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Deadly Indian Winter: Earth Image of the Week January 21, 2011
Satellite Image of India
The brutal frosts of northern India were in stark contrast to the monsoon rains that drenched Sri Lanka.
The Indian subcontinent has experienced extremes of weather since the first of the year, with fatal consequences in some areas.

Northern parts have been chilled by a deadly cold wave that prompted officials to distribute blankets and firewood to those in the usually temperate region who were without adequate shelter.

The cold even reached the city of Agra, home of the Taj Mahal, where the mercury plunged to only one degree above freezing.

In the image to the right, taken by NASA’s Terra satellite on January 14, 2010, a dense haze can be seen stretching from the foothills of the Himalayas southward into the metropolitan areas of New Delhi, Lucknow, Patra and Kolkata.

The haze was due to a combination of cold-weather fog thinning during the daytime, the burning of wood and other fuels to battle the chill and farmers setting agricultural burns typical of the season.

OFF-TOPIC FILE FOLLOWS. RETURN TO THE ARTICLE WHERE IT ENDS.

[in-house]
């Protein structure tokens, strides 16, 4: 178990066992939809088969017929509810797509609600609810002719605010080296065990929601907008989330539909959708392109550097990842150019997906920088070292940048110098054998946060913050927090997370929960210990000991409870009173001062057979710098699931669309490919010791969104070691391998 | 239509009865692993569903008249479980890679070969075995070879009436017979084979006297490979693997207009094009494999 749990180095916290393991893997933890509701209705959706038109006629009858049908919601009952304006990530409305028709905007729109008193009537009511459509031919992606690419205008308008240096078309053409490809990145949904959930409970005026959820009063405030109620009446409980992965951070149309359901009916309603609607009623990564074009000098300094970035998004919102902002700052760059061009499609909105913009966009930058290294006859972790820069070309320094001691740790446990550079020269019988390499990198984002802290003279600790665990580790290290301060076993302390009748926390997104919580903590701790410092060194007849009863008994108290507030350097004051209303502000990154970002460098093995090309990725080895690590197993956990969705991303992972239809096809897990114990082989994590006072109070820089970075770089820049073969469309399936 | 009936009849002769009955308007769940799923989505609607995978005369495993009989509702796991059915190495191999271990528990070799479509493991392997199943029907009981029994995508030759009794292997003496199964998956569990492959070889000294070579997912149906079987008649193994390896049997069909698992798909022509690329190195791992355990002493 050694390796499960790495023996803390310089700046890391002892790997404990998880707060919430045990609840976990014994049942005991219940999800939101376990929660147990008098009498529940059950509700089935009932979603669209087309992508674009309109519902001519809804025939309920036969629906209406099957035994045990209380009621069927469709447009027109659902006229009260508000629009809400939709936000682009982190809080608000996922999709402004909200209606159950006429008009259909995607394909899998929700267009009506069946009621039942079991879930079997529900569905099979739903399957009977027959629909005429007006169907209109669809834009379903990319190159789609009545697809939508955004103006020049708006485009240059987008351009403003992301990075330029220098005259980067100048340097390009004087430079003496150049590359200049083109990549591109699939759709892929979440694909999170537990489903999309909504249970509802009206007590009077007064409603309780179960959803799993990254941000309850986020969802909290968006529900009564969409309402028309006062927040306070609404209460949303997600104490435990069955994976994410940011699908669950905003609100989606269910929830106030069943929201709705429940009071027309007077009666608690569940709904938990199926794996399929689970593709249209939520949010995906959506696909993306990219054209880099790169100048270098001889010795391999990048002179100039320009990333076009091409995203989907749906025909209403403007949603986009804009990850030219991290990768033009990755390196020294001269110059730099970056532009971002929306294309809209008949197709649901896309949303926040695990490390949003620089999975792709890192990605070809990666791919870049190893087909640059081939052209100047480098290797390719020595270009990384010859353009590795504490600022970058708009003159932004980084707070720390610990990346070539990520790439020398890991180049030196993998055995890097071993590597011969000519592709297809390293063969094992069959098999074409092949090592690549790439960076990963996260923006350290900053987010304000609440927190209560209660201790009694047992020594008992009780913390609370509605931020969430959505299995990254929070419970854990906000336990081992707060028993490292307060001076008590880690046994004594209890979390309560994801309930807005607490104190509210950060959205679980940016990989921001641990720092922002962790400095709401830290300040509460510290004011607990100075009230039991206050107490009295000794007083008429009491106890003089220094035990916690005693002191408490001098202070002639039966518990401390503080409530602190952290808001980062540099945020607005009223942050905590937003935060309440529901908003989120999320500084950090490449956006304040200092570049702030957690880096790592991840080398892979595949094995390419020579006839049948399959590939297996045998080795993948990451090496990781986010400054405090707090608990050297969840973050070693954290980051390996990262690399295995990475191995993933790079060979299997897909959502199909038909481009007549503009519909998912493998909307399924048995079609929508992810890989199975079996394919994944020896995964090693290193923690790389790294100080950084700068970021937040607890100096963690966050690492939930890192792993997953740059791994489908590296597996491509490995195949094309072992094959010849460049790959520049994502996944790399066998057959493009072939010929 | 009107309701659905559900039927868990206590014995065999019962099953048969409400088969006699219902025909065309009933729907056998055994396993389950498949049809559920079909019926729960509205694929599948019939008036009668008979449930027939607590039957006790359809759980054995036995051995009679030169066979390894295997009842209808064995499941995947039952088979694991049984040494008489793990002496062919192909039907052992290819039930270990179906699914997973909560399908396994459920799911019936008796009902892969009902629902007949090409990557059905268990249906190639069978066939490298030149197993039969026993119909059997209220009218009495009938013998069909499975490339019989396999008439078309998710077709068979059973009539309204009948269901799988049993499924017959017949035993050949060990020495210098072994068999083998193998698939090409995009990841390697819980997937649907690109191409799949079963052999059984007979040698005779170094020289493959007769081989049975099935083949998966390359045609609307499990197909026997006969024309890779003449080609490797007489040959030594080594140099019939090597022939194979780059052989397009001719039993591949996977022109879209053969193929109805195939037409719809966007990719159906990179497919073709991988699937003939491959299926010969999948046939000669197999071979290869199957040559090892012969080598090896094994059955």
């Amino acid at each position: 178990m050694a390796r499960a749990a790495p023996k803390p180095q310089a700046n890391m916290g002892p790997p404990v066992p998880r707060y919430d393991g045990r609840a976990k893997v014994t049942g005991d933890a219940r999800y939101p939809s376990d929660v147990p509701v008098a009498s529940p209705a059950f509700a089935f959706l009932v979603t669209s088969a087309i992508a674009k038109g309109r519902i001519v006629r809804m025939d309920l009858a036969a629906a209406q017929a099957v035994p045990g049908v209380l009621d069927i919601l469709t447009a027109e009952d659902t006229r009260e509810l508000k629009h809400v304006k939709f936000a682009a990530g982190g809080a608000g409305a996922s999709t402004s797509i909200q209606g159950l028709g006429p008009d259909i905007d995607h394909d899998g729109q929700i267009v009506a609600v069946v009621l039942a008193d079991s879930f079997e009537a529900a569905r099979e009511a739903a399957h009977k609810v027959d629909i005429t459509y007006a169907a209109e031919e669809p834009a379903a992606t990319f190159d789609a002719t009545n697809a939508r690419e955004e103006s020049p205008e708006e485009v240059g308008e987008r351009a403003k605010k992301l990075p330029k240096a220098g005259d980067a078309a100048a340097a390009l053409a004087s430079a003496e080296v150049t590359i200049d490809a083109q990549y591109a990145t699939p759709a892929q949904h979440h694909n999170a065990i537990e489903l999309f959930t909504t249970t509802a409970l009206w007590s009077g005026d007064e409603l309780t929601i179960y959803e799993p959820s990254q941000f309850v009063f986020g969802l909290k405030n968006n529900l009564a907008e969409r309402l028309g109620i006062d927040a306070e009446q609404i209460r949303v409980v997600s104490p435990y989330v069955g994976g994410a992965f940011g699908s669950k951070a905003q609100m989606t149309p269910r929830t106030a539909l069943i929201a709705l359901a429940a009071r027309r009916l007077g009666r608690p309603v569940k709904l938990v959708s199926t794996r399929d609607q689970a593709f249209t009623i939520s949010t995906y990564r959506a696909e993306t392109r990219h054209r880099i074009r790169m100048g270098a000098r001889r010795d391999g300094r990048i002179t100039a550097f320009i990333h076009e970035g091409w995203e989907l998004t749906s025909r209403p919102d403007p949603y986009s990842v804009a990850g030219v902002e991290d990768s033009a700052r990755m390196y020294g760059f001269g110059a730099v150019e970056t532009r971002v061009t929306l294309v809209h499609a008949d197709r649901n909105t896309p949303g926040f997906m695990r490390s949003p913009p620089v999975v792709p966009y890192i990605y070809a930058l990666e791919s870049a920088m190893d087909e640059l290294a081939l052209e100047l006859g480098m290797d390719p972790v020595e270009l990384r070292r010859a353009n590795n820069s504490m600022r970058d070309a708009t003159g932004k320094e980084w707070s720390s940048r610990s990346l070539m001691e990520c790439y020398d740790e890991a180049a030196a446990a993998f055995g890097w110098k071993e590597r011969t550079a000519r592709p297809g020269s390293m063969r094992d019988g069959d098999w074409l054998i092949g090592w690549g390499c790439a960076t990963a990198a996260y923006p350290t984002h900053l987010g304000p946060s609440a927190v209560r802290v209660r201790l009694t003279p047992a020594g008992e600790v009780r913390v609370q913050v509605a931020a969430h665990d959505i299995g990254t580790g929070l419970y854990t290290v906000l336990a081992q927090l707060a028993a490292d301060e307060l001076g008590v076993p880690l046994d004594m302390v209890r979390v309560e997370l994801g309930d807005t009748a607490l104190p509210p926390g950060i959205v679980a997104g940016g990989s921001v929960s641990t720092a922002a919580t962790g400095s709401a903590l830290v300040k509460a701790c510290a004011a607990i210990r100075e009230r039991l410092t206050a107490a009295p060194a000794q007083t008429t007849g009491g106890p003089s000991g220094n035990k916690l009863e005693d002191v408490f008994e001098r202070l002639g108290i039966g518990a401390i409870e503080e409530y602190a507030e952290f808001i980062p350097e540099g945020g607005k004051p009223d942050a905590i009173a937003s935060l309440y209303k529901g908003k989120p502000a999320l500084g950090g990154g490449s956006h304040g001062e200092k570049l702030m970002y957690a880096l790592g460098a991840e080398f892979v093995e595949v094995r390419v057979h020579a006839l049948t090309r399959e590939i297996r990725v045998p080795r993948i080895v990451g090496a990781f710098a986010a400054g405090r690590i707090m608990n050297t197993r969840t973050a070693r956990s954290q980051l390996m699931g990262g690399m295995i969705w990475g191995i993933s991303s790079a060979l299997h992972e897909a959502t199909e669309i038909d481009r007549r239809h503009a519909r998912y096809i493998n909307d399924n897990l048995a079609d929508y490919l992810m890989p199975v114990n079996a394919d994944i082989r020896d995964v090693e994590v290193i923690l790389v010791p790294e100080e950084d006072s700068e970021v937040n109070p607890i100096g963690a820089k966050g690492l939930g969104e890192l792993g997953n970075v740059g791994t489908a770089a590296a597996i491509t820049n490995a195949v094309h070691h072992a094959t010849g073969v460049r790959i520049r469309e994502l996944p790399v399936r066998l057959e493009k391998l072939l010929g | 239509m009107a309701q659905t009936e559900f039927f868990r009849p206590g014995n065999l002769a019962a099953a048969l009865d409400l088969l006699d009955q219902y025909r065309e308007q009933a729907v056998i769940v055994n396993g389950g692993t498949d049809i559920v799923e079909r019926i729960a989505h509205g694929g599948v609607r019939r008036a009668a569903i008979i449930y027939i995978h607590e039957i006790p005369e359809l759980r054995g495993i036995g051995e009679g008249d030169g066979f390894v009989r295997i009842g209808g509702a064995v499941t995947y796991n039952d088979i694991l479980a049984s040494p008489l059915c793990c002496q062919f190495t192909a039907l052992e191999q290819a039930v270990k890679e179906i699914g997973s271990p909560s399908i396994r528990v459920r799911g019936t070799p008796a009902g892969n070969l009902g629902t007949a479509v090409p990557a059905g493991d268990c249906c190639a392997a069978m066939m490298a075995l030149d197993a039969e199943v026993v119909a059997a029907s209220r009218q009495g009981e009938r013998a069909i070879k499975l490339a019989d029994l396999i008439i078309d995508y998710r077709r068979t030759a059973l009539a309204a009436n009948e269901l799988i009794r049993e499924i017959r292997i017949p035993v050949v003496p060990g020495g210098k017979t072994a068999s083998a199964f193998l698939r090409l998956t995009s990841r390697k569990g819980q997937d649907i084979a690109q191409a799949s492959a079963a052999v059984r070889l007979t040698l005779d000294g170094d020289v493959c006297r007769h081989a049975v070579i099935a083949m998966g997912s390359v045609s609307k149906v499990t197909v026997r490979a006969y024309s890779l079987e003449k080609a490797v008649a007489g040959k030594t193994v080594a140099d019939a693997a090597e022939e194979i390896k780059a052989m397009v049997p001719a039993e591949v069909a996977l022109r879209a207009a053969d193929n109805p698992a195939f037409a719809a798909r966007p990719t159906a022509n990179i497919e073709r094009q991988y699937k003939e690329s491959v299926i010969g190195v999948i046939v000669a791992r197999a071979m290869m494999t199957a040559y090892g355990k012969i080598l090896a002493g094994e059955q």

The resulting reduced visibility caused extensive disruption to rail, road and air transportation across the region over the past three weeks.

To the south, bands of heavy rainfall can be seen drenching Sri Lanka. A flood disaster on the island nation forced as many as 325,000 from their homes and sent victims storming government offices in the hardest-hit areas to demand food and other aid.

Heavy rains triggered by an intense La Niña ocean-cooling in the Pacific brought the floods, which killed at least 40 people and threatened Sri Lanka’s staple rice crop.

Full story and image: NASA